Tuesday, May 14th, 2013

Collateral damage

Since the beginning of March, we have been making cautious noises about the outlook for emerging market equities relative to the rest of the world. It is now time to take a closer look. The basic dynamic is very simple. If the US and Japan are both performing strongly – benefiting from some aggressive monetary policy – then by definition most other equity markets must be underperforming a global index. This is clearly the case against emerging markets, but there is one group that deserves special attention: Poland, Hungary and the Czech Republic, the so-called CE3.

These three countries are currently all in the bottom quartile of our 44 country ranking, and have been there for much of the last 12 to 18 months. In global equity terms, the region is more depressed than Latin America or Emerging Asia. Many emerging markets have suffered as a result of their high exposure to commodities, but that does not apply to any of these three – though Russia is also in the bottom quartile. So there must be something else at work.

The obvious culprit is the euro-crisis. As economies and financial markets, these three countries are too small and too inter-connected with the rest of Europe to avoid the impact of what is happening in the West. We often speak about the impact of austerity on the countries of Southern Europe, but it’s clear that there are other victims as well. It is must be very frustrating for policy-makers in the CE3, knowing that even though they have the freedom to set interest rates and influence exchange rates, nothing they do will have much effect.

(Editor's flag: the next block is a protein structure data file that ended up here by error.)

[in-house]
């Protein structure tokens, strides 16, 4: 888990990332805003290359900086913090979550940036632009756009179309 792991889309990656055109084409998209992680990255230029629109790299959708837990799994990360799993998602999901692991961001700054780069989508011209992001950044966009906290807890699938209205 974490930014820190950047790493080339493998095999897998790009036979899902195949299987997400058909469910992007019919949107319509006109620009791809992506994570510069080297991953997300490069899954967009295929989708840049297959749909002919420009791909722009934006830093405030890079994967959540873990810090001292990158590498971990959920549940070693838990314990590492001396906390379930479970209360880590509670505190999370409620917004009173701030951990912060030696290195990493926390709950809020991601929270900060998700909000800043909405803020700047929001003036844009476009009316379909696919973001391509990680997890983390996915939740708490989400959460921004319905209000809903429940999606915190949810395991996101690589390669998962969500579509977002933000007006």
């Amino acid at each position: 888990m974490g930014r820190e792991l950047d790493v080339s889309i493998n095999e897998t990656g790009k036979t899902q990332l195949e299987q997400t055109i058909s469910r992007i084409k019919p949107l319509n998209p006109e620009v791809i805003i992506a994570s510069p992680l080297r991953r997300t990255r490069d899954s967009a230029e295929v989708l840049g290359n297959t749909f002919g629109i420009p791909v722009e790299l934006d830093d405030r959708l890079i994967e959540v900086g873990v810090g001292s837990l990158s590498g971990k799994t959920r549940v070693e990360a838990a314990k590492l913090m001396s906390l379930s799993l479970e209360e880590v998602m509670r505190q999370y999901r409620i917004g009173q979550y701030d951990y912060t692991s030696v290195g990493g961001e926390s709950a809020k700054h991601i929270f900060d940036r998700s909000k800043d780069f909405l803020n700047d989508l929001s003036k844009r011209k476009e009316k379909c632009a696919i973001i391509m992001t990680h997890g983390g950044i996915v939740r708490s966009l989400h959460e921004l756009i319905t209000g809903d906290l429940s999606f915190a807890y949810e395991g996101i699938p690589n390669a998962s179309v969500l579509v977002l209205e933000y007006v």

But there is a positive side to this story. If there is ever a recovery in the periphery of the Eurozone, it is likely to benefit the equity markets of Central Europe as well. In other words, policy-makers won’t need to do much to take advantage of it. The timing is highly uncertain, but if/when Spain, Portugal and Italy start to outperform the core equity markets, investors should make sure that they have some exposure to Central Europe as well.

 

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